Although the outcome was arguably an unusual one insofar as a New York court entered an injunction against someone who lived and worked in California and intended to do so in his new employment, so too were the facts involved, on many levels.  First, the conduct at issue was particularly egregious in that it involved, among other things, former employees allegedly taking the equivalent of hundreds of thousands of printed pages of documents, including highly-sensitive documents; a coordinated departure strategy that included filing a declaratory judgment action in California within an hour of the key executives’ resignations; a mass exodus of both employees and clients; and alleged violations of an earlier-issued temporary restraining order.  Second, the executives involved were high-level employees, who received seven-figure compensation from Aon, at least in part in consideration of the very restrictions they sought to avoid.  Third, the restrictive covenants at issue were not blanket non-competes, but rather restricted the executives from disclosing confidential information, from calling on the customers that they serviced for Aon, and from soliciting other Aon employees for employment.  In different circumstances, involving lower-level employees, who are alleged to have engaged in less egregious conduct and/or who are subject to broader restrictive covenants, the former employer may not fare as well.

Still, the takeaways are unmistakable.  First, choice of law is critical, and an employer loses a tactical advantage when it fails to select a state law that, if not favorable to it, at least gives it a fair shot.  Second, living and working in California is not the end all be all, and racing into a California court does not guarantee the former employee and his new employer freedom from the employee’s post-separation obligations.  Solid facts and a solid agreement, presented in a jurisdiction that follows a more traditional approach to restrictive covenants, can still result in success for the former employer.

FTC Approves Settlement of Noncompetition Case Against Renown Health Voiding Ten Physicians’ Noncompetition Agreements

By: Mark E. Furlane

On November 30, 2012, the Federal Trade Commission voted 5-0 to approve the settlement of a complaint it filed against Renown Health on August 3, 2012.  A settlement was promptly reached between the FTC and Renown Health avoiding the unwinding of two acquisitions made by Renown Health of two independent local cardiology groups.

The complaint alleged that Renown Health’s acquisition of competitor cardiology groups in Reno, Nevada, Sierra Nevada Cardiology Associates, Inc. (“NCA”) and Reno Heart Physicians, Inc. (“RHP”), and the employment of the 32 physicians employed by these entities, “is likely to lead to anticompetitive effects including increased prices and reduced non-price competition.”  The acquisitions resulted in Renown Health employing approximately 97% of the cardiologists serving private patients in the Reno area.  The FTC complaint focused on the fact that all of the employed physicians were subject to employment agreements containing noncompetition and non-solicitation provisions prohibiting them from practicing medicine or soliciting former patients for two years in the Reno area after termination of their employment.  As a result of the noncompetition and non-solicitation agreements, competition for cardiology services would have to come from without, which the complaint alleged to be unlikely because of certain barriers to market entry.  The State of Nevada, through its attorney general, worked with the FTC in investigating and resolving the matter.  The Nevada AG filed a similar complaint and entered into an agreement with Renown Health similar to the FTC consent decree.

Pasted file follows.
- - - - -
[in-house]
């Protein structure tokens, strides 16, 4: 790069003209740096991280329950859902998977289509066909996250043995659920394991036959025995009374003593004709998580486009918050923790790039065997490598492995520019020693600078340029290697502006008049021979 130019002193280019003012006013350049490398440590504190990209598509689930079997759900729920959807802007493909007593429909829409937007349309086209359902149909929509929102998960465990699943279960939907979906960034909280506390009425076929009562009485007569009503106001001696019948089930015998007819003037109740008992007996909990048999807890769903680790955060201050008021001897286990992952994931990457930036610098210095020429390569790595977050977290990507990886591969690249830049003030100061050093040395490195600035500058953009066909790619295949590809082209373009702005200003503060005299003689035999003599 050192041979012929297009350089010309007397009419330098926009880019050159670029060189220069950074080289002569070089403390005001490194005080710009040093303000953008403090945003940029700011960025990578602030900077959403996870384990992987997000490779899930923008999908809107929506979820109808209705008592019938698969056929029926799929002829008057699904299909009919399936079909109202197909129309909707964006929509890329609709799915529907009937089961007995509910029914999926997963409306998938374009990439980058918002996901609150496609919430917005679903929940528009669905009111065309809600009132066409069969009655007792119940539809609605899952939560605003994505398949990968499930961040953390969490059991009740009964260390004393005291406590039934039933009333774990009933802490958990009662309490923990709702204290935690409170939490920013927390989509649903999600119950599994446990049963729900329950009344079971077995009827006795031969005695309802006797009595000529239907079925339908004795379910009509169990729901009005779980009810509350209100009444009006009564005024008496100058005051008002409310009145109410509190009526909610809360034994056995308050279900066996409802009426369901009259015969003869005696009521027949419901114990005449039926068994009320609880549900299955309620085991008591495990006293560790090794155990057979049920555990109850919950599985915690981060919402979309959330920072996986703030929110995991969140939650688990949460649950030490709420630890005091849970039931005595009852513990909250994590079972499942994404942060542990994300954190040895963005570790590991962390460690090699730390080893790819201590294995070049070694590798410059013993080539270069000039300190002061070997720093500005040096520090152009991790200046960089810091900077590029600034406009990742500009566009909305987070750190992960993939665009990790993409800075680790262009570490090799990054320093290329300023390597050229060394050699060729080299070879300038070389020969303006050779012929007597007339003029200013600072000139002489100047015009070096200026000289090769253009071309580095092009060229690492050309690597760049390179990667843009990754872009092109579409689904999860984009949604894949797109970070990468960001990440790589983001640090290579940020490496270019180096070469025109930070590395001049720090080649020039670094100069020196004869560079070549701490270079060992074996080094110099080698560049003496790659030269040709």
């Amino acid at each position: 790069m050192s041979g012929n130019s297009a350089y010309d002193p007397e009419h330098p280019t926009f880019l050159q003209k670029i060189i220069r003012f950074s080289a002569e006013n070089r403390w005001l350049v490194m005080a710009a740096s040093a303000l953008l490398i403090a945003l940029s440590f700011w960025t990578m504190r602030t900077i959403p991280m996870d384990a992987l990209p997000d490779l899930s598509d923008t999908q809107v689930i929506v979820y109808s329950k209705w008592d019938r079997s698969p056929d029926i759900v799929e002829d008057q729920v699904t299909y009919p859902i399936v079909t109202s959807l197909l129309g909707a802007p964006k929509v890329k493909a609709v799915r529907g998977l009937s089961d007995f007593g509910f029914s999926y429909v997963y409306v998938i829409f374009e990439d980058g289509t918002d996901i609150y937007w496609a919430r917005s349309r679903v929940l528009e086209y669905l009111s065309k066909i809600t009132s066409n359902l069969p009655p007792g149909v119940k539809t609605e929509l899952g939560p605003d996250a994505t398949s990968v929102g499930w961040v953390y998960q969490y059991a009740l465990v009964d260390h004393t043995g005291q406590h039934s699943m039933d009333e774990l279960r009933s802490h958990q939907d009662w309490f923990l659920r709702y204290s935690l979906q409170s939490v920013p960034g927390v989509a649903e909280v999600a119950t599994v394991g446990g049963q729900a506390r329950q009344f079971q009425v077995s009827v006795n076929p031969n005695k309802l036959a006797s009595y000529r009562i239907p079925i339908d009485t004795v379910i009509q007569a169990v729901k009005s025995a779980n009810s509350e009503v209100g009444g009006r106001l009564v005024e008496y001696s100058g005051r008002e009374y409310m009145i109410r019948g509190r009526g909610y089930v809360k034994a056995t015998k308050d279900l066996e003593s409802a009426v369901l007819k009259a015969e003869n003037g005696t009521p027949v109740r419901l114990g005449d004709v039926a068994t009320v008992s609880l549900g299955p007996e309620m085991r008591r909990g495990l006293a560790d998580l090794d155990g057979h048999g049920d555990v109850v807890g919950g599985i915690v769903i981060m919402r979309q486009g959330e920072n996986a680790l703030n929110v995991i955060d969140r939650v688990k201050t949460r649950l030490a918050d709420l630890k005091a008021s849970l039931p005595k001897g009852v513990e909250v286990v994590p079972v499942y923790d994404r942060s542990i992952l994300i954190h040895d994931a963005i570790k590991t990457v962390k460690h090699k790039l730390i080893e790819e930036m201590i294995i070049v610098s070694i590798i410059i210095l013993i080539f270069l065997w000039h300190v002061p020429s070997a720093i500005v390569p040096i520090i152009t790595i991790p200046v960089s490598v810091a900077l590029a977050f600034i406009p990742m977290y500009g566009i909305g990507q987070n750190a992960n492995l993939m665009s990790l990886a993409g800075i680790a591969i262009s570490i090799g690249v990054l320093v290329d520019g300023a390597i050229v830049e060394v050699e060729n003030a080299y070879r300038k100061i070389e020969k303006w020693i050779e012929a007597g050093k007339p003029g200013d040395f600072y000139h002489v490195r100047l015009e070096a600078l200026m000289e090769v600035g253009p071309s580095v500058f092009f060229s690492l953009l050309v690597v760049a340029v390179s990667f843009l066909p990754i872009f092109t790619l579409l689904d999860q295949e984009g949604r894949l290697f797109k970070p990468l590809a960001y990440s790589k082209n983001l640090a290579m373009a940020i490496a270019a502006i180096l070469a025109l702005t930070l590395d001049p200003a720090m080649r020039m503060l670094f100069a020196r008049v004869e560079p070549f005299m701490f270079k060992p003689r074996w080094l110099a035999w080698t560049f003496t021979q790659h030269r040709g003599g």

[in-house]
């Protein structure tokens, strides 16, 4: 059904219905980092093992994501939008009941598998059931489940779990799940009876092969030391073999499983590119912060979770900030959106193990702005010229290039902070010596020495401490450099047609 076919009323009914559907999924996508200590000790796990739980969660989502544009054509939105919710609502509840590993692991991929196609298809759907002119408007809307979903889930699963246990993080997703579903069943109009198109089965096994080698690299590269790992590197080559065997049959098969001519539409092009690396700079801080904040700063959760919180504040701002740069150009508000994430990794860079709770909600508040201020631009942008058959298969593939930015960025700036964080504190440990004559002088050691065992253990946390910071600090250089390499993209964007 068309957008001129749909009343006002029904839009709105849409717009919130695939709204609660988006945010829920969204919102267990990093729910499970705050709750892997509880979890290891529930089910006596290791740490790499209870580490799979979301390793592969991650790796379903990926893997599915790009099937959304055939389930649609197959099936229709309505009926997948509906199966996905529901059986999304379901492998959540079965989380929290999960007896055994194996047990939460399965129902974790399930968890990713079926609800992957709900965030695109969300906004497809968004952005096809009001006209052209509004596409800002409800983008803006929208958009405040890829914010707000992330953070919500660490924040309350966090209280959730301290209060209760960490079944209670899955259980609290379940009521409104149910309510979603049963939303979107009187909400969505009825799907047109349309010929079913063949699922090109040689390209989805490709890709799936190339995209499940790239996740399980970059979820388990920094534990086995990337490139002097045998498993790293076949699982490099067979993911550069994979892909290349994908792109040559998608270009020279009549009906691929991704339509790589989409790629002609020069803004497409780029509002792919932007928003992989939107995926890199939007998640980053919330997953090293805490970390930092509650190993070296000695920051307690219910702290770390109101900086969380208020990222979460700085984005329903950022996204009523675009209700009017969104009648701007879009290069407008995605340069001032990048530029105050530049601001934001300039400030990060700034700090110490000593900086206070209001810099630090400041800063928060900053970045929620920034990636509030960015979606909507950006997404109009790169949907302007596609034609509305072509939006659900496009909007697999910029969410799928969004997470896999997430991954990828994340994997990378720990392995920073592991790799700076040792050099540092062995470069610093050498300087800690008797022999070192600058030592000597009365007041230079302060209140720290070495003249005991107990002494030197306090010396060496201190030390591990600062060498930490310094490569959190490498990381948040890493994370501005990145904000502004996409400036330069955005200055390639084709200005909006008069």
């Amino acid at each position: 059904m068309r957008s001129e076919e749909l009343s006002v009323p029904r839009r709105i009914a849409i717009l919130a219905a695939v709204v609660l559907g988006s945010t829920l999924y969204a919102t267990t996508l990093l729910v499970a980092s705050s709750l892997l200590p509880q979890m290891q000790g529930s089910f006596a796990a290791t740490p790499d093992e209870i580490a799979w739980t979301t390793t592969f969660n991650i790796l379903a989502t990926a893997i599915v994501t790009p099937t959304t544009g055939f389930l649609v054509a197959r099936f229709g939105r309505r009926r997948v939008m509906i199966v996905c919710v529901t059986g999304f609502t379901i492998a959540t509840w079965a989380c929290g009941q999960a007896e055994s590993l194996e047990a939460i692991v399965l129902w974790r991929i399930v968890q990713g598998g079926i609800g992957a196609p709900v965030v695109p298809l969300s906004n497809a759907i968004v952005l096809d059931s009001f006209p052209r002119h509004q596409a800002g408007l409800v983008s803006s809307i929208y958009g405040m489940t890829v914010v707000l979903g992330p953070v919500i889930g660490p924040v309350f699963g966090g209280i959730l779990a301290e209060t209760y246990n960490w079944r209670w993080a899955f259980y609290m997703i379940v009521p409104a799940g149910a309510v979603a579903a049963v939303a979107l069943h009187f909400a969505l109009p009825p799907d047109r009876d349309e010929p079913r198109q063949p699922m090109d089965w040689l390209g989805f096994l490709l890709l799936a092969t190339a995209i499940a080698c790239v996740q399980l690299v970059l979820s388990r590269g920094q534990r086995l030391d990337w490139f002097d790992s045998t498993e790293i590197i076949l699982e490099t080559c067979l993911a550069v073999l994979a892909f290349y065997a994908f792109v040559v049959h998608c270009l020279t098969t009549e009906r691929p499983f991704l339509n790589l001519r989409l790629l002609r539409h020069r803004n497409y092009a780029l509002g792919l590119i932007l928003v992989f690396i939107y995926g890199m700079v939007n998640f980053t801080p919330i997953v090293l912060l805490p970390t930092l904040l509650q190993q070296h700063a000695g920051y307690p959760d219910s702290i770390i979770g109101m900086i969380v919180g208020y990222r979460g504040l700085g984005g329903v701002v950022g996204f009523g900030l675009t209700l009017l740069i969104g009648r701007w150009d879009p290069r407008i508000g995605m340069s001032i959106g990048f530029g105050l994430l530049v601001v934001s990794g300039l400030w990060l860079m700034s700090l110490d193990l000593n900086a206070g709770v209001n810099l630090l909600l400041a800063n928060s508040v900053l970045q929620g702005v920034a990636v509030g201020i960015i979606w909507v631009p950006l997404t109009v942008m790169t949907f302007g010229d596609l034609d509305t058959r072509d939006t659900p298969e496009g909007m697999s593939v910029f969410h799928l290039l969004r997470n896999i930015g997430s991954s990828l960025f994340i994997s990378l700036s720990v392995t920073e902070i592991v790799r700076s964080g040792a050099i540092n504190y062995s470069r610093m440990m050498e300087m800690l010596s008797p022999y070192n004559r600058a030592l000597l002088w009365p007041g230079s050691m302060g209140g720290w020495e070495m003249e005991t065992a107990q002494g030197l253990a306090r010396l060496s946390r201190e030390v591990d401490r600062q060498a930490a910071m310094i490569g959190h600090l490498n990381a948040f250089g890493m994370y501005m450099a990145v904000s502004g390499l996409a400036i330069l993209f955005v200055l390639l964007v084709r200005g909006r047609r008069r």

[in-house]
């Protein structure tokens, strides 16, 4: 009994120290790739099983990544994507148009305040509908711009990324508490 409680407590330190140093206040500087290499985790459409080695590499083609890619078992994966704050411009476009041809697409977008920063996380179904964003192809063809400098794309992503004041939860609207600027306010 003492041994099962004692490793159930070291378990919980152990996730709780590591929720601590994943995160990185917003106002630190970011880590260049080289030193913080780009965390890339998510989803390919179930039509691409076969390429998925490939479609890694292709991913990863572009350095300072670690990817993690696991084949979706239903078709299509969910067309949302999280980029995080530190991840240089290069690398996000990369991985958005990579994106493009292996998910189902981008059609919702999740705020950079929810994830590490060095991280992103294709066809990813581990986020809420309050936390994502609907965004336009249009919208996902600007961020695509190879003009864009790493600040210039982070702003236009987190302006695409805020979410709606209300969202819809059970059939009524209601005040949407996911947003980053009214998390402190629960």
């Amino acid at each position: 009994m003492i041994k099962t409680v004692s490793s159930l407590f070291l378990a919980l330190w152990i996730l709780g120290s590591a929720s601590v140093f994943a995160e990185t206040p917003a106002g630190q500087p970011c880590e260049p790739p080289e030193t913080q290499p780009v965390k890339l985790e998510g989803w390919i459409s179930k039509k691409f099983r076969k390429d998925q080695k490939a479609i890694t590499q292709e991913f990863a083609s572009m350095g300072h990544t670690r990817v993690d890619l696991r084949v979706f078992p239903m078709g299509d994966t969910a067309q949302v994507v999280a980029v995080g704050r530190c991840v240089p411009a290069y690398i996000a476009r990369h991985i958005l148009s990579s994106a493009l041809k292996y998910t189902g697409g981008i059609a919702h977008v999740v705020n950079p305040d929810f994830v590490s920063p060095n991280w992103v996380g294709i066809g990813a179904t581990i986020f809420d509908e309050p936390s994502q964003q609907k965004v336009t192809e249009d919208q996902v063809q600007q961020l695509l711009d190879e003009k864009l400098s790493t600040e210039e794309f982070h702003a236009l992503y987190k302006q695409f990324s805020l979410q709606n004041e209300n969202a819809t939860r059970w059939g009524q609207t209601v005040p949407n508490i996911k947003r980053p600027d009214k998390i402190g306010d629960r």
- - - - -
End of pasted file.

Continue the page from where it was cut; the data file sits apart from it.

The parties reached a settlement this fall through an agreed consent decree that would avoid having to unravel the mergers.  The FTC has now approved the consent decree under which Renown Health released up to ten cardiologists previously employed by NCA or RHP from their noncompetition and non-solicitation restrictions.

This result signals a cautionary note for those hospitals and health care systems with an overly large market share in a geographical market who seek to further expand their employed physicians in a given practice area.  In this case, the 88% market share for the cardiologists was a daunting statistic for Renown Health to overcome.  Going forward, this is just one more potential road block that health care providers must consider before acquiring additional physician practices and increasing its employed physician roles.

 

California Rejects Enforcement of Restrictive Covenant in Employment Agreement

By: Elena S. Min

A California Court of Appeal recently rejected a covenant not to compete included in an employment agreement, although it was related to a transaction for the sale of goodwill of a business – one of the well-recognized exceptions to the general rule in California that limits restrictive covenants.

In Fillpoint, LLC v. Maas, No. G045057 (Cal. Ct. App. Aug. 24, 2012), Michael Maas, a shareholder in Crave Entertainment Group, Inc., sold his shares in the company when it was acquired by Handleman Company.  That transaction was executed through a stock purchase agreement which contained a three year covenant not to compete.  A month later, Maas entered into an employment agreement, which contained a one year covenant not to compete that became effective as of the date of the termination of his employment with Crave.  Three years after the sales transaction, Maas resigned from Crave and began working for a competing company.  Handleman’s successor, Fillpoint, LLC, sued Maas for breaching his employment agreement (as well as his new employer for interference with contract).

Fillmore argued that the restrictive covenant in Maas’ employment agreement was enforceable because it fell within the sale of goodwill exception contained in California Business and Professional Code section 16600.  The Court of Appeal rejected that argument and found that, although the stock purchase agreement and employment agreement constitute a single transaction and each agreement referenced the other, only the purchase agreement was focused on protecting the acquired goodwill.  In contrast, the Court of Appeal stated that the covenant contained in the employment agreement impermissibly targeted an employee’s fundamental right to pursue his or her profession and was therefore unenforceable.

This recent decision reaffirms the limited scope of the exceptions to the general rule in California that covenants not to compete are unenforceable.  Therefore, employers must be mindful when drafting such covenants to ensure that they fall squarely within one or more of the recognized exceptions.